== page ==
About a year after the foregoing revisions and improvements are made, the company’s auditing and compliance teams should collaborate on a review and analysis of how well the company has implemented these changes.
It is definitely too early to understand what the exact implications of this new law will be. The UK authorities themselves are working on providing more guidance to the public on the nuances of the law as it will be enforced starting next year. But it is not too early for global companies doing business in the UK to begin to prepare for this new law.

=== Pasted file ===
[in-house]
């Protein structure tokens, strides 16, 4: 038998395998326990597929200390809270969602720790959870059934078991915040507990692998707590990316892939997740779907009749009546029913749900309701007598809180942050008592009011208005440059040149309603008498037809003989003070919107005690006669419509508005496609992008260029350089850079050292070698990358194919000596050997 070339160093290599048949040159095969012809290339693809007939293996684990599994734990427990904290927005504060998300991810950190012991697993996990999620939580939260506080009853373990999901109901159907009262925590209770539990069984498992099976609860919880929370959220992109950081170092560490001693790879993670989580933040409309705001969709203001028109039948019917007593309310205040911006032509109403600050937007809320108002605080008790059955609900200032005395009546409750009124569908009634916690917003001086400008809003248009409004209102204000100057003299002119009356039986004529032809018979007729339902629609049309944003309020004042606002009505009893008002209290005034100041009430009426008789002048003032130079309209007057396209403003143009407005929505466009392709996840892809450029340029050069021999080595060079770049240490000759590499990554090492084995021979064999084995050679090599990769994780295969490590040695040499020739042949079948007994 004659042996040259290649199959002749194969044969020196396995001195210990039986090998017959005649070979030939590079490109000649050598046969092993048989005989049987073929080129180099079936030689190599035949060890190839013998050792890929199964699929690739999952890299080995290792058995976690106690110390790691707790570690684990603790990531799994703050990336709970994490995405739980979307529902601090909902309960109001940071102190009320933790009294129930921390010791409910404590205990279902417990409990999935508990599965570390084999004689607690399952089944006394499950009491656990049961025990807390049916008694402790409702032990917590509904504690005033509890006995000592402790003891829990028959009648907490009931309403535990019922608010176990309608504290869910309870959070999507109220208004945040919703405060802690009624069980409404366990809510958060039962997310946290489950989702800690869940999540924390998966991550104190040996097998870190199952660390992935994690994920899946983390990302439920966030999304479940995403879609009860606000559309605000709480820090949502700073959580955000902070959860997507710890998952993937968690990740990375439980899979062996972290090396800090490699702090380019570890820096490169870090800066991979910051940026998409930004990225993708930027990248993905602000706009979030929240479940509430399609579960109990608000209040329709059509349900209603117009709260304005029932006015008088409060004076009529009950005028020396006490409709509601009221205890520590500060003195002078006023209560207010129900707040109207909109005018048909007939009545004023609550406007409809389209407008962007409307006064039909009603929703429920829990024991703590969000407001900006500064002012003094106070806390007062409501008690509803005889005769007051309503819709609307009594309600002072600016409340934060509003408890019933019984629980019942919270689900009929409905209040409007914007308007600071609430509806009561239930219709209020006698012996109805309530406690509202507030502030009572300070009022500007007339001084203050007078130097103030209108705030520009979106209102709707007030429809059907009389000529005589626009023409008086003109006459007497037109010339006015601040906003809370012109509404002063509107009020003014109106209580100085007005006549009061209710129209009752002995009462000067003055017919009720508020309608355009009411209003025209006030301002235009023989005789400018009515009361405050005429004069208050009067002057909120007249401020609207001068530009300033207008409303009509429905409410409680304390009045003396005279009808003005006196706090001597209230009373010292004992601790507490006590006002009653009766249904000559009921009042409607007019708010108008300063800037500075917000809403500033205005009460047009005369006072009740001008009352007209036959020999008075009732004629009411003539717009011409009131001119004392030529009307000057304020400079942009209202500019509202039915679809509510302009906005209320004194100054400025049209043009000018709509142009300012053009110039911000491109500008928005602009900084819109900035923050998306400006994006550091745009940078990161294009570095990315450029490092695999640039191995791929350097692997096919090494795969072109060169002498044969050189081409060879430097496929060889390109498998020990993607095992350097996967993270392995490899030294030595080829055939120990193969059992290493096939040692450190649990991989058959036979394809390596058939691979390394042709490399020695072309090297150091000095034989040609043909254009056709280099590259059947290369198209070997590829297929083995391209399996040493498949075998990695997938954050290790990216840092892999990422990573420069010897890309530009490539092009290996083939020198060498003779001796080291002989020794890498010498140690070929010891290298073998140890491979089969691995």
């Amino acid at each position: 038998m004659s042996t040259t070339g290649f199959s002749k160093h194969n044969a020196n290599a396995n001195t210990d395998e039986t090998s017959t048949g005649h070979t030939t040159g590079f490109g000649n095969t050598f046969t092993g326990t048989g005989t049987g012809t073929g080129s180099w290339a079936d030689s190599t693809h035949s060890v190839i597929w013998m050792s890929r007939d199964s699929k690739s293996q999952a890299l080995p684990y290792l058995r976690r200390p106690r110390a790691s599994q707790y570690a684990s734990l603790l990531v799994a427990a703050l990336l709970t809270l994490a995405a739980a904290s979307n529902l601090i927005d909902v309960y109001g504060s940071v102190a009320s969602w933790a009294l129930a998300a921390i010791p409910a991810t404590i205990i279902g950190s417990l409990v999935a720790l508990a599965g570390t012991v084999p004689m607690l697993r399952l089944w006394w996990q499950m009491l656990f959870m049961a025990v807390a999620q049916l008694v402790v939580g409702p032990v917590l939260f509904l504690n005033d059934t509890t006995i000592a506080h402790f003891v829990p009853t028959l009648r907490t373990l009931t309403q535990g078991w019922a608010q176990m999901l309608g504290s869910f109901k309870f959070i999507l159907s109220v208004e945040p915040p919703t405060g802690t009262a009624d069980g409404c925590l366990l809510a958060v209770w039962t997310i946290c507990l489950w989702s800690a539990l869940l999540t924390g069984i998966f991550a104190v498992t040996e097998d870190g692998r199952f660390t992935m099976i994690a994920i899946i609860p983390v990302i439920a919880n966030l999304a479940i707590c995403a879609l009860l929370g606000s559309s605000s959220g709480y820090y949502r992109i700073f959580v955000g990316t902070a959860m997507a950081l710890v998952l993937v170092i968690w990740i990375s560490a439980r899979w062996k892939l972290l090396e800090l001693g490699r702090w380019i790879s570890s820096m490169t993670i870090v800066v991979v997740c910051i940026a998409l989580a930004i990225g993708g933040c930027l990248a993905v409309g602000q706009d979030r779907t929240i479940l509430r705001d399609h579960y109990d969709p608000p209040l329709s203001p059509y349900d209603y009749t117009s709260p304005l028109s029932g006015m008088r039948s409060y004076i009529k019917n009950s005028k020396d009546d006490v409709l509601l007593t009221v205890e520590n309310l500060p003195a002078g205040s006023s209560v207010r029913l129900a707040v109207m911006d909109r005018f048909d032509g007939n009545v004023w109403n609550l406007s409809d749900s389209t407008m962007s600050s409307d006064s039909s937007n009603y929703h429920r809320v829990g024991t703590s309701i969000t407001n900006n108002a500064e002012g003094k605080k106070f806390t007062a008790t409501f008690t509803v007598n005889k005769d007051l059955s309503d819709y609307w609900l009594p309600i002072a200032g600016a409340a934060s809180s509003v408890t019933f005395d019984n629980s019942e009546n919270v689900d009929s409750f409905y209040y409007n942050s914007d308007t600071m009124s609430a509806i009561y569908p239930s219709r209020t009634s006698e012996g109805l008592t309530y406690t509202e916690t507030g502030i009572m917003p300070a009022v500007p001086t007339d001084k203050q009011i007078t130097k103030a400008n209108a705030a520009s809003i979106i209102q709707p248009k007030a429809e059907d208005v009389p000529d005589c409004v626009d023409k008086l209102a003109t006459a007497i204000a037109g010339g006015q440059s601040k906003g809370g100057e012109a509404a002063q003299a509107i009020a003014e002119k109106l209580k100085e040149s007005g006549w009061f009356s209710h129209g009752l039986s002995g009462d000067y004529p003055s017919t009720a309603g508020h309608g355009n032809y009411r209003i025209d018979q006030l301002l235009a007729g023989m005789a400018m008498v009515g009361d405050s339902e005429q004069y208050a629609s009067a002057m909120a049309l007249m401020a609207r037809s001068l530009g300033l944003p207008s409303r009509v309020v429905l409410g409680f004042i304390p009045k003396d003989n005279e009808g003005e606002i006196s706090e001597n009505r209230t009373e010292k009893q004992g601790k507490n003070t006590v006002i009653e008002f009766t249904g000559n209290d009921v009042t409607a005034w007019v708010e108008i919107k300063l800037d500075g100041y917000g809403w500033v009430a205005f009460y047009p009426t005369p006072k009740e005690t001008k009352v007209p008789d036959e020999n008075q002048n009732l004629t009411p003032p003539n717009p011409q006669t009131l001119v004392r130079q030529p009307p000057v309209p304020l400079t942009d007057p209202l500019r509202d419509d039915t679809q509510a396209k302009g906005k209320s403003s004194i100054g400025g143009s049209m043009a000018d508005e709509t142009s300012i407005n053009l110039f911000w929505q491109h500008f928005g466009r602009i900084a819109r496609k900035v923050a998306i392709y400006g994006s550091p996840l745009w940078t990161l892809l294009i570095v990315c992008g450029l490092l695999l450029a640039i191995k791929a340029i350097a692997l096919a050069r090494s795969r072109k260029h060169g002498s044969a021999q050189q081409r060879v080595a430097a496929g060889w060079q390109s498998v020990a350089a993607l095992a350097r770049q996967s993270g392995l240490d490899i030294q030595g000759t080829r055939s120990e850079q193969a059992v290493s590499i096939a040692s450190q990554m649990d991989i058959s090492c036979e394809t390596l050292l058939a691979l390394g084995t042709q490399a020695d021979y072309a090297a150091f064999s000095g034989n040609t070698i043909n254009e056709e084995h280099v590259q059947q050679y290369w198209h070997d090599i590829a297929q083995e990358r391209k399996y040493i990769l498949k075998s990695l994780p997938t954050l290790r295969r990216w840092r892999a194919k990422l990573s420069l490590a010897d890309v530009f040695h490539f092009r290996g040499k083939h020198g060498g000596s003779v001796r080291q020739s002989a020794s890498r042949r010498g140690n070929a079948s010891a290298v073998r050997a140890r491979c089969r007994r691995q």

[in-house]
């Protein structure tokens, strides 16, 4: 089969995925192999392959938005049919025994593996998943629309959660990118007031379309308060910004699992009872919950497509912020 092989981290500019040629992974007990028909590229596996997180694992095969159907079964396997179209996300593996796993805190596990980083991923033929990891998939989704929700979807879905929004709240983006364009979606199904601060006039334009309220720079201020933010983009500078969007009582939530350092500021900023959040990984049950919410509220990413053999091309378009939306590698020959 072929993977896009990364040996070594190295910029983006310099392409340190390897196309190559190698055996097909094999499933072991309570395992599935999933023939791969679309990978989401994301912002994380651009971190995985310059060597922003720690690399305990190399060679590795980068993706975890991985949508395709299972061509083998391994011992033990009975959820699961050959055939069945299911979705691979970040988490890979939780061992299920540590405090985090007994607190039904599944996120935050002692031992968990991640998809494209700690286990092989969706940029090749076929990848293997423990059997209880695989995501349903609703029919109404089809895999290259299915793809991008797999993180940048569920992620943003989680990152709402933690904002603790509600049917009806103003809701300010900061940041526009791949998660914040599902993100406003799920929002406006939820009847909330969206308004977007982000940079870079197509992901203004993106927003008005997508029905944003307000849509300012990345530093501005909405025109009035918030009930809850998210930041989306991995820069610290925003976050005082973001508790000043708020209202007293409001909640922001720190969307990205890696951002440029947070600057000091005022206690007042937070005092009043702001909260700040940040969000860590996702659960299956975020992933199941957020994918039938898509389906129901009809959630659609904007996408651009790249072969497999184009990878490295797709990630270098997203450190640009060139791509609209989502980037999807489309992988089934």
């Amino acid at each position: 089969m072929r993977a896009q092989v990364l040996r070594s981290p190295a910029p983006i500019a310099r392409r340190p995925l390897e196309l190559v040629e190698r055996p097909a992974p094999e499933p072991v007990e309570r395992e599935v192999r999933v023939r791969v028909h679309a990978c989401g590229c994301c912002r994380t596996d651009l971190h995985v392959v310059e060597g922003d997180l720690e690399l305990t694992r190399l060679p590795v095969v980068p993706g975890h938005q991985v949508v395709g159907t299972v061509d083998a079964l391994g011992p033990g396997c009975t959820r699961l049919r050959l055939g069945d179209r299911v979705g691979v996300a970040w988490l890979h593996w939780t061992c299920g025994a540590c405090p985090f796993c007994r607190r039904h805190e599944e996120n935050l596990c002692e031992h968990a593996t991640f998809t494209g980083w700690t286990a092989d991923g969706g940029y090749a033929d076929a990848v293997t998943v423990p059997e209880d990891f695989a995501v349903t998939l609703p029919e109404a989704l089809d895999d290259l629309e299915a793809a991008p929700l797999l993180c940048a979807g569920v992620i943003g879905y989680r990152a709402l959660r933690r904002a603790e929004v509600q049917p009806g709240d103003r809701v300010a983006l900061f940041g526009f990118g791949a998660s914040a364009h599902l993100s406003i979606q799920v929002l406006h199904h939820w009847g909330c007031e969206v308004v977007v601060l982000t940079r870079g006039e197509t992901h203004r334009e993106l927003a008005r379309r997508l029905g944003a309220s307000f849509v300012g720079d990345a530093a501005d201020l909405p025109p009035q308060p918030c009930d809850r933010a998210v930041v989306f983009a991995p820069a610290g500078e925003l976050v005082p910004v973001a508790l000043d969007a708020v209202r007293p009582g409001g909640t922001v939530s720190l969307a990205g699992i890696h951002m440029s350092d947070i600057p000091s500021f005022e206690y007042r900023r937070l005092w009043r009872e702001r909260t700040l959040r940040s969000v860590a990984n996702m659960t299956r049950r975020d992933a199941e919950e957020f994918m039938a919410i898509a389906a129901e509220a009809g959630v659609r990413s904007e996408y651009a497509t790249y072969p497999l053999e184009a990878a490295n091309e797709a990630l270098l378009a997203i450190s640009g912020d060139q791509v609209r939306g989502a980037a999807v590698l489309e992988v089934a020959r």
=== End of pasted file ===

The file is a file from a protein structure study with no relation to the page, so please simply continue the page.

It is clear from both the passage of the law and the proactive stance the UK Government seems to be taking on anti-corruption issues generally.
Global companies doing business in or through the UK would be wise to review where they are today on their anti-corruption policy and protocols.
Smart companies will begin to weave the relevant changes and awareness into their operations and personnel by year-end.
Andrea Bonime-Blanc is Director of Ethics & Compliance and Associate General Counsel at Navigant Consulting, Inc. She is the chairwoman of the board of directors of the Ethics a& Compliance Officer Association and the Vice Chair of the Conference Board’s Global Council on Business Conduct. firstname.lastname@example.org